On Feb. 13, Fisher came to the company office at Pioneer Courthouse Square and encountered Schargel shortly before closing time. Fisher claims Schargel demanded his company-owned laptop password and the two men proceeded to argue over the laptop. Schargel snapped, says Fisher, and suspended him for 12 days; he then demanded that Fisher hand over all company property, including his smartphone.

Fisher says he wouldn't unlock the phone for Schargel. Fisher tells WW that was the moment "all hell broke loose."

Fisher says Schargel started bumping him with his chest and clawing at his arms while yelling, "Rape! Rape! Rape!"

"He tried to rip the phone from my hand, but also was letting his body go limp, so he sort of half-pulled my body to the floor," Fisher says. Fisher is much larger than Schargel—6-foot-2, 280 pounds, according to Fisher. Schargel is 5-foot-6, 175 pounds, according to police records.

Fisher says he escaped Schargel's grip and started to walk out the door, but was again attacked from behind as Schargel rammed into Fisher's legs, still yelling, "Rape!" A security guard arrived about 30 seconds later, Fisher says, and Schargel let go, yelling at the security officer to arrest Fisher.

Photos taken after the alleged assault, which Fisher's attorney, Michael Fuller, shared with WW, shows a swollen leg and bite marks on Fisher's hand.

Later that night, Fisher went to the downtown precinct on Southwest 2nd Avenue to file an assault report. Fisher says the officer on duty declined to investigate.

Police reports reviewed by WW say they were dispatched to Portland Walking Tours shortly before 5 pm on Feb. 13. Schargel told the cops that when he suspended Fisher, "He attacked me." Schargel described Fisher doing "elbow strikes" across Schargel's body at least 15 times, and said he had screamed "rape" to grab the attention of security guards. He had bloody scrapes on top of both hands, the police report says.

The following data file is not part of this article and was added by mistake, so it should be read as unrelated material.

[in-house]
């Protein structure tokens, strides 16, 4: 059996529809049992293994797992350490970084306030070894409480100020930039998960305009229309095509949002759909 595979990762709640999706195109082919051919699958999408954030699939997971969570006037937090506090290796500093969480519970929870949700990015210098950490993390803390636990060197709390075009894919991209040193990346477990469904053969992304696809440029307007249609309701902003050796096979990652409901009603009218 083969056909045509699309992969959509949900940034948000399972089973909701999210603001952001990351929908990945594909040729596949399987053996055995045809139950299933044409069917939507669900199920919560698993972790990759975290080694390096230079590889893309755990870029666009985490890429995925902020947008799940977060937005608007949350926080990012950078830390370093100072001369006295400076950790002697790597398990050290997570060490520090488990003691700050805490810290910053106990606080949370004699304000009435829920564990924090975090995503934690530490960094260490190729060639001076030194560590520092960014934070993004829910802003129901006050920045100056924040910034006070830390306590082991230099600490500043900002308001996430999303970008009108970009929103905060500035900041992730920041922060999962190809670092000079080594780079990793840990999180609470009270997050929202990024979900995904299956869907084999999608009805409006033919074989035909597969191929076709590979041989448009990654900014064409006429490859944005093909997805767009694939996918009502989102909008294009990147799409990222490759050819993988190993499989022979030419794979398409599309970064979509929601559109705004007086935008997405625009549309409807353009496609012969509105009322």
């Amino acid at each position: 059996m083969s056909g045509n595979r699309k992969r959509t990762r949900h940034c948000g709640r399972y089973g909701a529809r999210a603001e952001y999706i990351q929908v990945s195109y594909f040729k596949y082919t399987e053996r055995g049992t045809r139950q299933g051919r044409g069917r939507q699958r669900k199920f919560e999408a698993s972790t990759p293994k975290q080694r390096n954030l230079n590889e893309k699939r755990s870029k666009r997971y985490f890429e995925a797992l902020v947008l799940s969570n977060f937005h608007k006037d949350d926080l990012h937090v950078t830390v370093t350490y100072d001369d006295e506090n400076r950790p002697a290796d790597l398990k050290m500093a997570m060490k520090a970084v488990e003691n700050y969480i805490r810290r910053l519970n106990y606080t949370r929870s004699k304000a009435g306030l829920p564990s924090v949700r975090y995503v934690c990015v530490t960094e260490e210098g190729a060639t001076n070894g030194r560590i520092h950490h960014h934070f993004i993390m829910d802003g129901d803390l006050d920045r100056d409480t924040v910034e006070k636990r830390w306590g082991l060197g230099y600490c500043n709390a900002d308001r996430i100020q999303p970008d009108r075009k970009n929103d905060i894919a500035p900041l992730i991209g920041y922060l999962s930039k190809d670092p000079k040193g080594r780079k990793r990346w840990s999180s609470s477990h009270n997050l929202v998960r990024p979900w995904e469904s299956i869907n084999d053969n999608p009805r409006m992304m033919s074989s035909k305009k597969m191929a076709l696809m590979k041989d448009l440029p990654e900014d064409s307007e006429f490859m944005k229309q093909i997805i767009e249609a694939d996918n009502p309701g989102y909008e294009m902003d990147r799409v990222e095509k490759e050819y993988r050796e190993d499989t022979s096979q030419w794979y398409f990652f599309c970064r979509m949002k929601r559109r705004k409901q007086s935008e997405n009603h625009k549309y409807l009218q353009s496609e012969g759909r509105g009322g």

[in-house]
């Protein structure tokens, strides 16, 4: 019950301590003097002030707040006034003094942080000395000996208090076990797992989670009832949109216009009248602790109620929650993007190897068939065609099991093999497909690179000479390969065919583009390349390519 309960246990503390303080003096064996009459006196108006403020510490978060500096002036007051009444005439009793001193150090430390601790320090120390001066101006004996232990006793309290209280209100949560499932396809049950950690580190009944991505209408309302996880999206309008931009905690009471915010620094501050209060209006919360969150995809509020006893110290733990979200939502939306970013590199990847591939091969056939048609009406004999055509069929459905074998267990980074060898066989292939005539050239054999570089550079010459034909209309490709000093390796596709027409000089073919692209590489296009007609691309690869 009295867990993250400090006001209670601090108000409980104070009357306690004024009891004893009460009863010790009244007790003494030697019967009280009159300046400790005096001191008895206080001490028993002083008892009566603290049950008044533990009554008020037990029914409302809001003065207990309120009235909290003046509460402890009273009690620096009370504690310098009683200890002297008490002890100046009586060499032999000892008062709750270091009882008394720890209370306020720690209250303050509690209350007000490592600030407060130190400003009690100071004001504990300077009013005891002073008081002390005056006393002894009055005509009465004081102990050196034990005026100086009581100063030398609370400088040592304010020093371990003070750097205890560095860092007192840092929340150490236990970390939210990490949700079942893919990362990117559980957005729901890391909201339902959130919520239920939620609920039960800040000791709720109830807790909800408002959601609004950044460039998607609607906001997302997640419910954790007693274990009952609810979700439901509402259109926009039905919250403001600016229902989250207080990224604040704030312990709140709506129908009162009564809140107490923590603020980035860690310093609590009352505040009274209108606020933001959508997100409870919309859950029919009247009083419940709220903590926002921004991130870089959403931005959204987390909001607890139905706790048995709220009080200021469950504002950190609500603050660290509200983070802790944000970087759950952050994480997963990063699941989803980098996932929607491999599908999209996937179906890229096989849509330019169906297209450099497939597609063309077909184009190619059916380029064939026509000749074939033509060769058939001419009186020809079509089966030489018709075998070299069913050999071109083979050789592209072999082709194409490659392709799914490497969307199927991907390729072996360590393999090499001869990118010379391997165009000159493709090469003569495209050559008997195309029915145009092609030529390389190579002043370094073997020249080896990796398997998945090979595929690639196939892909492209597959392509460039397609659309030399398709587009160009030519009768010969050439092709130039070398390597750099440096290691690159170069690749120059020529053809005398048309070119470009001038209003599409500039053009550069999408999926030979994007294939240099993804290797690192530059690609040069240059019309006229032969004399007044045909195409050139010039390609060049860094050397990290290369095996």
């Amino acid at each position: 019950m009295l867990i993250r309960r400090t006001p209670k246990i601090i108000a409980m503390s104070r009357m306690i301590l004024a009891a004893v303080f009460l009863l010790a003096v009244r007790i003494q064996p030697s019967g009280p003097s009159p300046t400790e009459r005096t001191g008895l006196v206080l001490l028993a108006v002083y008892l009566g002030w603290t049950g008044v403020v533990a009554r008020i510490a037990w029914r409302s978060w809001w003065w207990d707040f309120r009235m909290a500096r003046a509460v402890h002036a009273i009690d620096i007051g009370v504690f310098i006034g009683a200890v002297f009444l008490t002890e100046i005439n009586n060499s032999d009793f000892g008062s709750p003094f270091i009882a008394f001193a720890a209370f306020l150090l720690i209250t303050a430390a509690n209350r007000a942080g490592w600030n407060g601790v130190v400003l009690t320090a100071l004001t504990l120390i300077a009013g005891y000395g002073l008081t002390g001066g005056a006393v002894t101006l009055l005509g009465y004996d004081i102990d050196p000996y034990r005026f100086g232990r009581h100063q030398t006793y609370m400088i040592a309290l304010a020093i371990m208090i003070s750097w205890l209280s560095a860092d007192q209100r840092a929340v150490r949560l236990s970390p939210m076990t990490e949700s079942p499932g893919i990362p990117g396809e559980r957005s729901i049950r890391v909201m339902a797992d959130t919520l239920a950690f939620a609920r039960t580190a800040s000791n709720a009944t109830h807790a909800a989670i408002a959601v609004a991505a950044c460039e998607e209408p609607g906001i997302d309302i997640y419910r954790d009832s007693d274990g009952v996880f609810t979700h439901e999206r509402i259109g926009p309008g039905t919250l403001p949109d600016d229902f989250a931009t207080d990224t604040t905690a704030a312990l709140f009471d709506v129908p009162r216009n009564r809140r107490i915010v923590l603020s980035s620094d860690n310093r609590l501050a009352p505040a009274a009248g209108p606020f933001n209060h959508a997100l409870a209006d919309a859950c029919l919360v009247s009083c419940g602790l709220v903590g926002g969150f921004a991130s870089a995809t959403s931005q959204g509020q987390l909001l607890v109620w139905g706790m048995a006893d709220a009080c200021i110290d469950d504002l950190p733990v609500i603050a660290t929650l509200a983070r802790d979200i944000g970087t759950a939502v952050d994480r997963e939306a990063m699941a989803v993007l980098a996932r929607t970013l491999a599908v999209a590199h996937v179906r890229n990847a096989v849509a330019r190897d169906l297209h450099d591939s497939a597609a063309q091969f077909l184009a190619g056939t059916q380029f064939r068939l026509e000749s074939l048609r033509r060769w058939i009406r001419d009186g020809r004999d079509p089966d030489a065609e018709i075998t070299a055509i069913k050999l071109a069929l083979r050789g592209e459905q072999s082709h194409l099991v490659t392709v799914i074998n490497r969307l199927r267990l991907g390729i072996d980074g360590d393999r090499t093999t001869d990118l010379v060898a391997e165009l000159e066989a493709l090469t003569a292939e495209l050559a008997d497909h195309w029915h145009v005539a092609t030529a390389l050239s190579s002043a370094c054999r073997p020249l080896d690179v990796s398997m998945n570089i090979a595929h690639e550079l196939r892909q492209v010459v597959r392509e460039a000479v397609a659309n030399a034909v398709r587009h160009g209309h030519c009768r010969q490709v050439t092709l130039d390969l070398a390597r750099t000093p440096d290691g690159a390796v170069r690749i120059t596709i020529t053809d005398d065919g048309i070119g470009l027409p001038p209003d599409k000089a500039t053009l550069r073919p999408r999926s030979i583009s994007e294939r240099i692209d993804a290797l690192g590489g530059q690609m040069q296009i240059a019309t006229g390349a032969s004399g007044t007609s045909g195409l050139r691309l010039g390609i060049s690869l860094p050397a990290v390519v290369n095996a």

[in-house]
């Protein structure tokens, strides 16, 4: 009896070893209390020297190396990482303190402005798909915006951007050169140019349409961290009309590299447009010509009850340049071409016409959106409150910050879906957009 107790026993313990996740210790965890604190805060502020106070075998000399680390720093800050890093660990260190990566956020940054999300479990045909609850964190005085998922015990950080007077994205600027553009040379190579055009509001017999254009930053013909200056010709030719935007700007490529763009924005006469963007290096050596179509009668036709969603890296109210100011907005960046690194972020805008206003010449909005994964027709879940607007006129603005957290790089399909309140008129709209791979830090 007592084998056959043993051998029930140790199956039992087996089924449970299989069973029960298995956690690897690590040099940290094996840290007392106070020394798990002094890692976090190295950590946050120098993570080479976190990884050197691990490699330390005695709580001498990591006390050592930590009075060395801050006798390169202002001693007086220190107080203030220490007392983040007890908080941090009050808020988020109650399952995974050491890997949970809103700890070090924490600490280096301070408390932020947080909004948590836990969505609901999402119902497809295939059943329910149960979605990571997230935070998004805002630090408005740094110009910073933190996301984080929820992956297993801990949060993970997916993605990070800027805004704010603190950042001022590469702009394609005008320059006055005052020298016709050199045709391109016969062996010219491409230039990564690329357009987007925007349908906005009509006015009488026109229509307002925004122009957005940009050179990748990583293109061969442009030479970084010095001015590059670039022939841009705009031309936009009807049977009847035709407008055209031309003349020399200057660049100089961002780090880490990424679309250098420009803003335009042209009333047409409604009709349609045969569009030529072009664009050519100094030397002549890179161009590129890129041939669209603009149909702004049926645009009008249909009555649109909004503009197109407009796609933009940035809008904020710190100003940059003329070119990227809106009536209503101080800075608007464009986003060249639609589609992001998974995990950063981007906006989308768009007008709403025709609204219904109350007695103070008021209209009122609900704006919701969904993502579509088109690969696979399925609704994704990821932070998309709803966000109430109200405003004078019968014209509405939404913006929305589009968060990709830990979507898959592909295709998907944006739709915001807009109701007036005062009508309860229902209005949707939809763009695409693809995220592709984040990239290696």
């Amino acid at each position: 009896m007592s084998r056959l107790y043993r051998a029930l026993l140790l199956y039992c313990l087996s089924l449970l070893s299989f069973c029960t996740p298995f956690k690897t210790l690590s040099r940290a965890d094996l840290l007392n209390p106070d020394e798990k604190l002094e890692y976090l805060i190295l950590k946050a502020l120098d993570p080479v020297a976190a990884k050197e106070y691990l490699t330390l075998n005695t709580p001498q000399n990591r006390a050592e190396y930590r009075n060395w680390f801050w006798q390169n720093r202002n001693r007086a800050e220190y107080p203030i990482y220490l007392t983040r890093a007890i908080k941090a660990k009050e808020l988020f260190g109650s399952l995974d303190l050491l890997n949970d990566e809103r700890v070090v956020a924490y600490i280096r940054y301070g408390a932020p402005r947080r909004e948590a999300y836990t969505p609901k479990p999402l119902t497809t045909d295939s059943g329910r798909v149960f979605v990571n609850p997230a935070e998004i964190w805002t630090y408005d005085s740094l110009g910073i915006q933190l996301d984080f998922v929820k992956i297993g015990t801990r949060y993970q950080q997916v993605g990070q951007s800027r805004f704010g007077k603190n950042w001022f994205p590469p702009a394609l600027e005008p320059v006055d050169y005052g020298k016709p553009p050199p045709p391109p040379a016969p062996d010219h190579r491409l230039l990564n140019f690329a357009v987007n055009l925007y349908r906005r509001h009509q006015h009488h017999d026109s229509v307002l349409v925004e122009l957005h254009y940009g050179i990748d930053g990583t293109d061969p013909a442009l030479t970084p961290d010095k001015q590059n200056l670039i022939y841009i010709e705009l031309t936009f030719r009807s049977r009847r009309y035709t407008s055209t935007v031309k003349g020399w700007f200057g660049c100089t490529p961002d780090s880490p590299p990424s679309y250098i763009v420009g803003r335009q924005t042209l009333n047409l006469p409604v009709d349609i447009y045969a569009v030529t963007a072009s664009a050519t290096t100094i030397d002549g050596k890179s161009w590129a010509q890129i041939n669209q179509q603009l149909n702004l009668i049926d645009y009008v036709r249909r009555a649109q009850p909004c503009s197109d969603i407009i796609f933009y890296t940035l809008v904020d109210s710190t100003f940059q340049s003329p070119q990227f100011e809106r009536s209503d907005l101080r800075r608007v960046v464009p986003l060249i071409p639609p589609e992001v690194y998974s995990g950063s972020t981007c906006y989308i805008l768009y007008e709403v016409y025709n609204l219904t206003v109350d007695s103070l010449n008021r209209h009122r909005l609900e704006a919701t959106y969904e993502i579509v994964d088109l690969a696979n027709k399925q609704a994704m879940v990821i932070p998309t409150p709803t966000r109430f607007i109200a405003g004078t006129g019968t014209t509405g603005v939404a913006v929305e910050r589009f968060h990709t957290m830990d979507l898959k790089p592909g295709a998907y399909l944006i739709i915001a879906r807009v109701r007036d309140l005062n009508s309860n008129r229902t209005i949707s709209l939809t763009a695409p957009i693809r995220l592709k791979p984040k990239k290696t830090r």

A follow-up report shows a Portland police officer spoke two days later to a security guard with Pacific Patrol Services, which provides security services for Pioneer Courthouse Square. The guard said he walked into the company office to find both Schargel and Fisher on the floor. He added that "it appeared that Fisher was 'crawling' away and [Schargel] was holding onto Fisher's ankles."

In the following days, Schargel sent a string of forum and voicemail messages to employees, say five employees who shared those messages with WW.

"Bob snapped viciously attacked me and pummeled me repeatedly for a few minutes. I have a headache and MAY have a concussion," he wrote in one message. At the end of that message, the third he'd sent since the alleged assault, he demanded that all employees acknowledge him. "ROLL CALL please!" he wrote, "I need for everybody to reply right here, right now. REPLY NOW."

Former employees say they felt threatened. Roughly 20 employees quit in the days following the assault.

"That was definitely not the intention," Schargel says of the group messages. "The idea by having the forum is to not have one-on-one conversations, it's to have one-to-many conversations. From my standpoint, there was never a [tone of] 'this is anti-Bob' or 'this is anti-you getting a job.'"

Screenshots show that someone at Portland Walking Tours relabeled Fisher's profile on the company forum with the title "Abuser."

Meanwhile, Schargel maintains his company is doing well. On a recent sunny Friday, a smiling Schargel checked visitors in for the morning's tours. Several minutes later, eight people circled around one of his remaining guides, eager to learn Portland's mysteries.